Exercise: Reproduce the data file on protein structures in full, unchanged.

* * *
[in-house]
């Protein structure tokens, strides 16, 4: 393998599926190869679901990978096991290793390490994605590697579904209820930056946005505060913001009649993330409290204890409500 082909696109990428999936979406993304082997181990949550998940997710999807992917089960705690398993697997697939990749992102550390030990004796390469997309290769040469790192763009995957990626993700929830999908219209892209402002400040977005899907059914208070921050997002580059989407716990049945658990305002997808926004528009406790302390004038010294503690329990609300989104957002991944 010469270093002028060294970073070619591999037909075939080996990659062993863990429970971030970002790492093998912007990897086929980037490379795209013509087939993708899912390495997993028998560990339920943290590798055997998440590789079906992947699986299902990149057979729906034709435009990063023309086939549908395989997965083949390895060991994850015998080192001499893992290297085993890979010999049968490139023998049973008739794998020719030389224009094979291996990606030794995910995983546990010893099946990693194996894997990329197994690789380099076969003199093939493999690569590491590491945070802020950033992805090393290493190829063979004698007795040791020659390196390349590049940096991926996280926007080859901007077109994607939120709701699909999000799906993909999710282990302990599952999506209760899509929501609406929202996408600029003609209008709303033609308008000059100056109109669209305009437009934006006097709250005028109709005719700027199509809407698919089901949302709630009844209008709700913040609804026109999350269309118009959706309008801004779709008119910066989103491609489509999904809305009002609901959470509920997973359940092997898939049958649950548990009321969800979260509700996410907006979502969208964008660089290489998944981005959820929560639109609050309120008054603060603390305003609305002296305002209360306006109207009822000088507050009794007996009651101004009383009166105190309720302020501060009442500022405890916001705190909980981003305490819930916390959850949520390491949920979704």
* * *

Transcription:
[in-house]
């Protein structure tokens, strides 16, 4: 393998599926190869679901990978096991290793390490994605590697579904209820930056946005505060913001009649993330409290204890409500 082909696109990428999936979406993304082997181990949550998940997710999807992917089960705690398993697997697939990749992102550390030990004796390469997309290769040469790192763009995957990626993700929830999908219209892209402002400040977005899907059914208070921050997002580059989407716990049945658990305002997808926004528009406790302390004038010294503690329990609300989104957002991944 010469270093002028060294970073070619591999037909075939080996990659062993863990429970971030970002790492093998912007990897086929980037490379795209013509087939993708899912390495997993028998560990339920943290590798055997998440590789079906992947699986299902990149057979729906034709435009990063023309086939549908395989997965083949390895060991994850015998080192001499893992290297085993890979010999049968490139023998049973008739794998020719030389224009094979291996990606030794995910995983546990010893099946990693194996894997990329197994690789380099076969003199093939493999690569590491590491945070802020950033992805090393290493190829063979004698007795040791020659390196390349590049940096991926996280926007080859901007077109994607939120709701699909999000799906993909999710282990302990599952999506209760899509929501609406929202996408600029003609209008709303033609308008000059100056109109669209305009437009934006006097709250005028109709005719700027199509809407698919089901949302709630009844209008709700913040609804026109999350269309118009959706309008801004779709008119910066989103491609489509999904809305009002609901959470509920997973359940092997898939049958649950548990009321969800979260509700996410907006979502969208964008660089290489998944981005959820929560639109609050309120008054603060603390305003609305002296305002209360306006109207009822000088507050009794007996009651101004009383009166105190309720302020501060009442500022405890916001705190909980981003305490819930916390959850949520390491949920979704």